European parliament scolds Nicaragua over ‘democratic crisis’

Spain's member of the European Parliament Ramon Jauregui addresses the media next to his colleagues Gabriel Mato and Javier Nart during a news conference at the end of their visit to Nicaragua to address the current political crisis of the Nicaraguan people in Managua on January 26, 2019. (REUTERS/Oswaldo Rivas)
Updated 27 January 2019

European parliament scolds Nicaragua over ‘democratic crisis’

  • Nicaragua has been convulsed in the past months by some of its worst political tension since a civil war in the 1980s
  • More than 300 people had been killed and over 500 incarcerated since President Ortega clamped down on demonstrators
MANAGUA, Nicaragua: A European Parliament delegation on Saturday urged Nicaraguan President Daniel Ortega to release political prisoners, permit the return of banned human rights groups and to restart dialogue with the opposition to end a months-long political crisis.
The delegation led by European Member of Parliament (MEP)Ramon Jauregui, a Socialist from Spain, told a news conference it would ask the European Parliament to issue a new resolution on the crisis.
For months, Nicaragua has been convulsed by some of its worst political tension since a civil war in the 1980s. An initial stand-off between protesters and the government in April over planned welfare cuts quickly descended into deadly clashes.
By the time the Ortega administration had clamped down on the protesters, more than 300 people had been killed and over 500 incarcerated, according to the Nicaraguan Center for Human Rights, a group the government has blacklisted.
Rights groups say four radio stations and one TV station have closed, and dozens of journalists have been beaten. The Ortega government says there is freedom of expression and has accused the opposition of seeking to mount a coup to oust him.
“We don’t believe the government’s story of a coup d’état,” told the news conference Javier Nart, a Spanish Liberal MEP who as a journalist covered the Nicaraguan revolution that led to the 1979 ouster of dictator Anastasio Somoza by Ortega’s Sandinistas.
“The repression of protests was excessive. The population is demanding more freedom and democracy. Nicaragua is going through a major crisis of democracy and the rule of law,” he added.
The Nicaraguan government did not respond to a request from Reuters on the allegations made by the delegation.
The European members of parliament said the Ortega government allowed them to hold meetings with all sectors of society, including political prisoners. But they noted that several opposition leaders suffered persecution after they had taken part in the meetings. (Reporting by Ismael Lopez; Editing by Sandra Maler)

Sri Lanka churches halt public services over security fears

Updated 16 min 35 sec ago

Sri Lanka churches halt public services over security fears

  • Potential bombers ‘at large’ as death toll lowered to 253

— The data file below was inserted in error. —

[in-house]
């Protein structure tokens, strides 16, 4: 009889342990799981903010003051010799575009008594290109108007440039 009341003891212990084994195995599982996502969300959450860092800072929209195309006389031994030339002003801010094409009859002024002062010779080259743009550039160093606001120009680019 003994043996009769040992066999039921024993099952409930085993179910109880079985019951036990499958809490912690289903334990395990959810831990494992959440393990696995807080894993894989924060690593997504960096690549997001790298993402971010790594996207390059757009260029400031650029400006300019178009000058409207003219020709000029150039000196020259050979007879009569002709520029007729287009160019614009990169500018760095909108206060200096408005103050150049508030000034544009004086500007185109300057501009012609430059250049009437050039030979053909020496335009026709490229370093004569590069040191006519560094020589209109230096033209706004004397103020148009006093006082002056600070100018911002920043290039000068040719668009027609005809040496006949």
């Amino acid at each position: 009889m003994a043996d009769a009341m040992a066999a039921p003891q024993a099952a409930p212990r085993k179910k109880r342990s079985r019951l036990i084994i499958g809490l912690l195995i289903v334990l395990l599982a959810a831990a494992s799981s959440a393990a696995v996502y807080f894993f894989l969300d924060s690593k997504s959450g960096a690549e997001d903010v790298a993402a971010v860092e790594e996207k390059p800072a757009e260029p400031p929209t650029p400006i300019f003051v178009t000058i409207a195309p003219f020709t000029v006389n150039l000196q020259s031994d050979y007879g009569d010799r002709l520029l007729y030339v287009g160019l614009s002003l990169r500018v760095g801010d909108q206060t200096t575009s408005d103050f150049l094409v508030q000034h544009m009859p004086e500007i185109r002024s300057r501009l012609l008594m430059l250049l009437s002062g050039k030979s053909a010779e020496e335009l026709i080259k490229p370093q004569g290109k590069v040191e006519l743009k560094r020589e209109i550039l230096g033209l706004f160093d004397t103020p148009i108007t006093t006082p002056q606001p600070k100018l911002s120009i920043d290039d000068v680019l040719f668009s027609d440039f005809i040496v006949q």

• Muslims asked to shun Friday prayer

COLOMBO: Sri Lanka’s Catholic churches suspended all public services over security fears on Thursday, as thousands of troops joined the hunt for suspects in deadly Easter bombings.

A senior priest said that all public services were being suspended and all churches closed “on the advice of security forces.”

Authorities revised the death toll down to 253, from the previous figure of 359, explaining that some of the badly mutilated bodies had been double-counted.

The father of two of the suspected bombers has been arrested on suspicion of aiding his sons.

Sri Lanka’s Prime Minister Ranil Wickremesinghe said suspects remained at large and could have access to explosives. Some of the suspects “may go out for a suicide attack,” Wickremesinghe said.

Hundreds of Ahmadi refugees in western Sri Lanka have taken refuge in mosques and a police station after facing intimidation following the bombings. Scores of Ahmadis who settled in Negombo after fleeing persecution in their home countries have been thrown out of their accommodation by landlords.

Sri Lanka’s Defense Secretary Hemasiri Fernando resigned on Thursday over security failures. He submitted a letter of resignation to President Maithripala Sirisena.

Britain’s Foreign Office advised against all but essential travel to Sri Lanka.

“The horrific attack is a demonstration of how tactics, techniques and procedures (TTPs) that originated in this island nation several decades ago returned to haunt a shocked and broken government thanks to a complete collapse of counterterrorism capability or capacity,” Dr. Theodore Karasik, a security expert, writes in an opinion piece.

Hate preacher Zahran Hashim, head of the National Thowheeth Jama’ath group that is being blamed for the attacks, developed a reputation as a preacher who “copied” Daesh propaganda videos to enhance his posts via the pro-Daesh Al-Ghuraba media channel, which used Facebook and YouTube as its primary platforms, Karasik says. 

Sri Lanka’s Islamic affairs minister, M. H. M. Haleem, asked all Muslims to avoid prayers on Friday for security reasons. He also said it would be a mark of respect for those who perished in the nation’s worst violence in years.

Politician and Western Province Gov. Azath Salley told Arab News that the blasts were orchestrated by a handful of extremists and that the island’s Muslim population could not be held responsible for their “deviant” actions.